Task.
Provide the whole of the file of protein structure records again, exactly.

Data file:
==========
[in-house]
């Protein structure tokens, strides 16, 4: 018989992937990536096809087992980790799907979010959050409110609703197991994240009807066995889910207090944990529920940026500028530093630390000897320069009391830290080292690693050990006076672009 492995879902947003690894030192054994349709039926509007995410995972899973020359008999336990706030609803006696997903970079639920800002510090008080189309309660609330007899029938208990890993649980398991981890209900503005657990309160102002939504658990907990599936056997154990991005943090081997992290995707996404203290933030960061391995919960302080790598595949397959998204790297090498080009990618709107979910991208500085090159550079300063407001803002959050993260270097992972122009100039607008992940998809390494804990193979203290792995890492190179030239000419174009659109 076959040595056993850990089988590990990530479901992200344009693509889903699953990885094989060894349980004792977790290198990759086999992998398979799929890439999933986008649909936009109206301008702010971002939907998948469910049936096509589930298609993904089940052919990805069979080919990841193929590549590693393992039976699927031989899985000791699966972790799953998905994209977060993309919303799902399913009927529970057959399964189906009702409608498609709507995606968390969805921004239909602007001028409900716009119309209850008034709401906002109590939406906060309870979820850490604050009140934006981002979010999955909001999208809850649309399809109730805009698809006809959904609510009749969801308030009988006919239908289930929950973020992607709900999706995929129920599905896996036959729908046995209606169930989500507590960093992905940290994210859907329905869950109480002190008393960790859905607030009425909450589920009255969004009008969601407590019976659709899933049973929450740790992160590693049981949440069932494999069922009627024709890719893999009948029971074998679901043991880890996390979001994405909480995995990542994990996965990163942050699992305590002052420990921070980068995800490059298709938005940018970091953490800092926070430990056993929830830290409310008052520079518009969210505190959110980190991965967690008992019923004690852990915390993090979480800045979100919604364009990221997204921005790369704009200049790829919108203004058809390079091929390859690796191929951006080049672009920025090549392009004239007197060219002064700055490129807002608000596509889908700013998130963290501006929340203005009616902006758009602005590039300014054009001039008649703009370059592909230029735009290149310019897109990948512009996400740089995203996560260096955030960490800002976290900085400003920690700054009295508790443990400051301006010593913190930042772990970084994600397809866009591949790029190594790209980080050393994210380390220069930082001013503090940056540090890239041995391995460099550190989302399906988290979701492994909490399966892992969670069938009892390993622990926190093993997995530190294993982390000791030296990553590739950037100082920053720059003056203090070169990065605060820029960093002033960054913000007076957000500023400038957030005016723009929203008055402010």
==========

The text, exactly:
[in-house]
């Protein structure tokens, strides 16, 4: 018989992937990536096809087992980790799907979010959050409110609703197991994240009807066995889910207090944990529920940026500028530093630390000897320069009391830290080292690693050990006076672009 492995879902947003690894030192054994349709039926509007995410995972899973020359008999336990706030609803006696997903970079639920800002510090008080189309309660609330007899029938208990890993649980398991981890209900503005657990309160102002939504658990907990599936056997154990991005943090081997992290995707996404203290933030960061391995919960302080790598595949397959998204790297090498080009990618709107979910991208500085090159550079300063407001803002959050993260270097992972122009100039607008992940998809390494804990193979203290792995890492190179030239000419174009659109 076959040595056993850990089988590990990530479901992200344009693509889903699953990885094989060894349980004792977790290198990759086999992998398979799929890439999933986008649909936009109206301008702010971002939907998948469910049936096509589930298609993904089940052919990805069979080919990841193929590549590693393992039976699927031989899985000791699966972790799953998905994209977060993309919303799902399913009927529970057959399964189906009702409608498609709507995606968390969805921004239909602007001028409900716009119309209850008034709401906002109590939406906060309870979820850490604050009140934006981002979010999955909001999208809850649309399809109730805009698809006809959904609510009749969801308030009988006919239908289930929950973020992607709900999706995929129920599905896996036959729908046995209606169930989500507590960093992905940290994210859907329905869950109480002190008393960790859905607030009425909450589920009255969004009008969601407590019976659709899933049973929450740790992160590693049981949440069932494999069922009627024709890719893999009948029971074998679901043991880890996390979001994405909480995995990542994990996965990163942050699992305590002052420990921070980068995800490059298709938005940018970091953490800092926070430990056993929830830290409310008052520079518009969210505190959110980190991965967690008992019923004690852990915390993090979480800045979100919604364009990221997204921005790369704009200049790829919108203004058809390079091929390859690796191929951006080049672009920025090549392009004239007197060219002064700055490129807002608000596509889908700013998130963290501006929340203005009616902006758009602005590039300014054009001039008649703009370059592909230029735009290149310019897109990948512009996400740089995203996560260096955030960490800002976290900085400003920690700054009295508790443990400051301006010593913190930042772990970084994600397809866009591949790029190594790209980080050393994210380390220069930082001013503090940056540090890239041995391995460099550190989302399906988290979701492994909490399966892992969670069938009892390993622990926190093993997995530190294993982390000791030296990553590739950037100082920053720059003056203090070169990065605060820029960093002033960054913000007076957000500023400038957030005016723009929203008055402010």